Hyracotherium was a small herbivore the size of a fox, media cross about 35 inches and weighed 6 kg, had four toes on the forefeet and three on hind paws protected, the central one being longer. These animals were already clearly like the horse, despite its small size and probably lived in forests browsing. His teeth were adapted for the consumption of young leaves of the bushes and his eyes were different from modern horses as they were located more to the center of the head preventing a good side vision (which in the modern horse serves as defensive system), Eohippus but did not need because in the jungle environment in which they lived, was more effective camouflage to avoid predators.


The glyptodon, always connected with existing armadillos, a native of America. The glyptodon measured about 3 m and weighed about 1.4 t, being equivalent in size and shape to a Volkswagen Beetle. It was a herbivore and, by its constitution, it is assumed that it was not very agile. His defense against predators was based on its rigid shell. Different species are distinguished by different types of shells. Many of these shells remained empty throughout the plains of Uruguay and Argentina will likely serve as a refuge for early humans in the region.

The glyptodon is part of the group of placental mammals known as Xenarthra. This order of mammals includes armadillos, as well as several extinct species.

The glyptodon emerged in the Pliocene in South America, migrating north after, when the Isthmus of Panama joined the Americas. It is believed that they were hunted by human populations in their environment, to use the carcasses of dead animals as a refuge from hostile environments. Became extinct about 10,000 to 8,500 years.

The glyptodontes oldest known lived in the early Tertiary and were not very large. After appearing species were becoming larger, until in the Quaternary, when there were also megatherium, there were real giants who roamed in what is now Patagonia Argentina. They had a great half-shell shaped eggshell consists of many hexagonal shaped plates, round, etc.., He was locked below the animal's body with a sturdy skeleton, had a long tail, some species, finished off with barbed thick and compact.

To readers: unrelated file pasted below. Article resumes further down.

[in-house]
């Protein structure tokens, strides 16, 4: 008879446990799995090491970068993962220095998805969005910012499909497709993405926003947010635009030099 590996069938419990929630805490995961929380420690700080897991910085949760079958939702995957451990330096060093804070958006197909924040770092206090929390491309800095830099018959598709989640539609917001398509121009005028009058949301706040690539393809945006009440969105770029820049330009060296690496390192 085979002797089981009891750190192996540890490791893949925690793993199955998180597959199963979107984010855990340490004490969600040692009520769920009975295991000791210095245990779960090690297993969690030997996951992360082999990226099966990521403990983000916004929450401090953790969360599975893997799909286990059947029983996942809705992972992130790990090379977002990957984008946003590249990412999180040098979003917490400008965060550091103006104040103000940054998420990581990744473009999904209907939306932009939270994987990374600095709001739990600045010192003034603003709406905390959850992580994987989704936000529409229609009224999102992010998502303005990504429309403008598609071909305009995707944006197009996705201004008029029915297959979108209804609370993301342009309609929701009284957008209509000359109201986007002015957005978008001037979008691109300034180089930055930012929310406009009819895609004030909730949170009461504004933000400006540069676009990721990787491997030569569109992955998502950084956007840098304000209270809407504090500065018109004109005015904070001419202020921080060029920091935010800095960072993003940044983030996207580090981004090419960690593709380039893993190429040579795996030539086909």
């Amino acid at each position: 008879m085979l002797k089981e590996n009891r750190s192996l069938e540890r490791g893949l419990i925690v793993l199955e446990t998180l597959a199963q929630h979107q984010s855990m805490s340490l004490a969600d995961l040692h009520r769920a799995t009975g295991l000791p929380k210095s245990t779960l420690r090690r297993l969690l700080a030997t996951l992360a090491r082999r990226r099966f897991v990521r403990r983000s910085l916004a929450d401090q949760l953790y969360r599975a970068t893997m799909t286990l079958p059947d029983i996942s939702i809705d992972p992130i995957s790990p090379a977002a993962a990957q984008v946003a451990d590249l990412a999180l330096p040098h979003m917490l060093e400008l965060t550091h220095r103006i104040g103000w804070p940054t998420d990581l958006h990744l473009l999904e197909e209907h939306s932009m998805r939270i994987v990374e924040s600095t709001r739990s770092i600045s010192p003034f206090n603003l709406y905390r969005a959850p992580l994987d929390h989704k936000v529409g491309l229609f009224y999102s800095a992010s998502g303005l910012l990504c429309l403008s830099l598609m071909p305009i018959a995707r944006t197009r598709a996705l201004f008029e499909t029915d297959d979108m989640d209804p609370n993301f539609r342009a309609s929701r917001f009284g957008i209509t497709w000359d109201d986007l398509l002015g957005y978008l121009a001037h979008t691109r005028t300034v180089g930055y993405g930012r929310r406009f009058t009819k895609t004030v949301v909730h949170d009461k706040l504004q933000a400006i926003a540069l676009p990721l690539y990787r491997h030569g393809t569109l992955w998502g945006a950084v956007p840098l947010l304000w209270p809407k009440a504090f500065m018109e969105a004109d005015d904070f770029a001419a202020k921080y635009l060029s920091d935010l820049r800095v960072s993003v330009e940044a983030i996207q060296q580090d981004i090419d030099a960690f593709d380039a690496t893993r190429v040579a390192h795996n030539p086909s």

Arsinoitherium, the cousin of the elephant.

When alive, it would have superficially resembled a rhinoceros, and have been about 1.8 metres (5.9 ft) tall at the shoulders, and 3 metres (9.8 ft) long. The most noticeable feature of Arsinoitherium was a pair of enormous knife-like horns with cores of solid bone that projected from above the nose, and a second pair of tiny, knob-like horns on top of the head, immediately behind the larger horns. The skeleton is robust but shows that it was descended from a cursorial ancestor, and that the beast may have been able to run if it had to, like a modern elephant or rhinoceros. Its limb bones also suggest that the columnar legs of the living animal were elephant-like (especially since they ended in five-toed feet), rather than rhinoceros-like. Arsinoitherium had a full complement of 44 teeth, which is the primitive state of placental mammalian dentition, suggesting that it was a selective browser. The large size and hefty build of Arsinoitherium would have rendered it largely immune to predation. However, creodonts may have preyed on the young or infirm.

Arsinoitherium is an extinct genus of paenungulate mammal related to elephants, and hyraxes (Embrithopoda). These species were rhinoceros-like herbivores that lived during the late Eocene and the early Oligocene, from 36 to 30 million years ago, in areas of tropical rainforest, and at the margin of swamps.